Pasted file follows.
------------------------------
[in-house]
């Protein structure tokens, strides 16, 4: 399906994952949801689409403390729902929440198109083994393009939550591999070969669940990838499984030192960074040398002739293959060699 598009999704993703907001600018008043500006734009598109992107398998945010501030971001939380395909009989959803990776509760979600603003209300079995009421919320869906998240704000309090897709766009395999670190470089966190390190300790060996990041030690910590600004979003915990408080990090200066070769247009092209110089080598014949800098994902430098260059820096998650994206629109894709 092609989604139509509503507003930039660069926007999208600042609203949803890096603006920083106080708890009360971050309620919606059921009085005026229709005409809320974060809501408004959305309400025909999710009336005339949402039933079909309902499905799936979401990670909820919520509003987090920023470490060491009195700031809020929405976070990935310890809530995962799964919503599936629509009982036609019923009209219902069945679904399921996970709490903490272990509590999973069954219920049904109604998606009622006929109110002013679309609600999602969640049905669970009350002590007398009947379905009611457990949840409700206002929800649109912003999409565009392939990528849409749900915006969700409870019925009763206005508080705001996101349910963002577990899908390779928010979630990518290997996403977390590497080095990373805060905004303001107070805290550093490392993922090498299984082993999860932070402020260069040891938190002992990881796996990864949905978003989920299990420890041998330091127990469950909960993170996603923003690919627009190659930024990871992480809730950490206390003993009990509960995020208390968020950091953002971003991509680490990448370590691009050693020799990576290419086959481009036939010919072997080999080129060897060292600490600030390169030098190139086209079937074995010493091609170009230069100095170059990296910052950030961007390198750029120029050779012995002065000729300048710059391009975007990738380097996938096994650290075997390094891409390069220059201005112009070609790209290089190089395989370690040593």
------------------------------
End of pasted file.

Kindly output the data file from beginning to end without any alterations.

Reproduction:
[in-house]
């Protein structure tokens, strides 16, 4: 399906994952949801689409403390729902929440198109083994393009939550591999070969669940990838499984030192960074040398002739293959060699 598009999704993703907001600018008043500006734009598109992107398998945010501030971001939380395909009989959803990776509760979600603003209300079995009421919320869906998240704000309090897709766009395999670190470089966190390190300790060996990041030690910590600004979003915990408080990090200066070769247009092209110089080598014949800098994902430098260059820096998650994206629109894709 092609989604139509509503507003930039660069926007999208600042609203949803890096603006920083106080708890009360971050309620919606059921009085005026229709005409809320974060809501408004959305309400025909999710009336005339949402039933079909309902499905799936979401990670909820919520509003987090920023470490060491009195700031809020929405976070990935310890809530995962799964919503599936629509009982036609019923009209219902069945679904399921996970709490903490272990509590999973069954219920049904109604998606009622006929109110002013679309609600999602969640049905669970009350002590007398009947379905009611457990949840409700206002929800649109912003999409565009392939990528849409749900915006969700409870019925009763206005508080705001996101349910963002577990899908390779928010979630990518290997996403977390590497080095990373805060905004303001107070805290550093490392993922090498299984082993999860932070402020260069040891938190002992990881796996990864949905978003989920299990420890041998330091127990469950909960993170996603923003690919627009190659930024990871992480809730950490206390003993009990509960995020208390968020950091953002971003991509680490990448370590691009050693020799990576290419086959481009036939010919072997080999080129060897060292600490600030390169030098190139086209079937074995010493091609170009230069100095170059990296910052950030961007390198750029120029050779012995002065000729300048710059391009975007990738380097996938096994650290075997390094891409390069220059201005112009070609790209290089190089395989370690040593």